Even if you’ve been to fashion marketplace events like MAGIC/PROJECT countless times, it’s still exciting and energizing to get a sneak peek at the new collections from more than 300 fashion brands from all over the world. As someone who is reasonably caught up on the latest men’s fashion trends, I jumped at the opportunity to do just that at last week’s PROJECT New York show.
Aside from getting a great deal on a sport coat, the highlight of the show for me was speaking with the designers. Even though they came from diverse backgrounds—seasoned vs. just starting out, small vs. established brands, Italian luxury vs. Southern charm—they all had the same objectives: get noticed, get past the cut.
Ben Herbert, director of sales for Michael Bastian Sportswear told me that he is always surprised by the one or two designs that get the most attention. In their booth a white polo shirt with little embroidered high-top sneakers really popped against a line of classic blue patterned dress shirts. Ben Herbert said that this shirt was a hit with retailer buyers because “they’re really looking for something authentic, something distinctive that will help set them apart from the other retailers.”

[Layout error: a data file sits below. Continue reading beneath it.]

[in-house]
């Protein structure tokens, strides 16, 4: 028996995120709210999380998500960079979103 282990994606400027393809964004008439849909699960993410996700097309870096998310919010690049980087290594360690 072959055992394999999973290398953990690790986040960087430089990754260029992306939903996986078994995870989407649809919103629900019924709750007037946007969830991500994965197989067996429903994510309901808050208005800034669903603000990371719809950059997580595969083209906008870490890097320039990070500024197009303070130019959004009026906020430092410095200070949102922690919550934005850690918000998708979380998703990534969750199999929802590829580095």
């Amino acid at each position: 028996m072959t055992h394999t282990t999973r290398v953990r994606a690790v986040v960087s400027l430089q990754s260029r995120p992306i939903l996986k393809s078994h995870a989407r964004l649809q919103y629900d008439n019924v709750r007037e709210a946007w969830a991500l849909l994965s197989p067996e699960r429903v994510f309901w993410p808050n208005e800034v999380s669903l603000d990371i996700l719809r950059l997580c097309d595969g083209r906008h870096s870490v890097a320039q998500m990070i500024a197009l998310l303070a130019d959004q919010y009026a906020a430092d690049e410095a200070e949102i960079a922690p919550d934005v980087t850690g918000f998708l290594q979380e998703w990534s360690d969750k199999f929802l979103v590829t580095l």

These standout items help established brands like Michael Bastian get one more item past the cut with retailers. For less established brands, it’s about making the cut period.
“Our entire collection needs to work together to project a single image,” said Jörg Weickart, export director New Markets at German-based Baldessarini. “That common look and feel across all of our items help us define our brand for both retailers and consumers.” Radue Watson, director of merchandising at Fourth of November, agrees. “Project NY is a launching pad for us. It allows us to say 'Here we are. This is what we’re about.'”
The real challenge, for the brands I spoke to, is carving out a niche of customers and going all-in on them. At the “Breakfast with the Disruptors” panel event held on the show floor, Joe Ferrara, Co-Founder and Co-CEO of Resonance Companies, called these niches “micro-communities.” He said that brands really need to focus on identifying these micro-communities of 10 to 100 thousand people and learn as much as possible about them. “If you don’t do it, I guarantee someone else will,” he said.
Identifying and sticking with a micro-community can be a difficult proposition for emerging brands scrapping to secure deals wherever they can. But finding and nurturing the perfect intersection of brand identity, retailers and a micro-community ensures that more of the products you design will make it past the cut.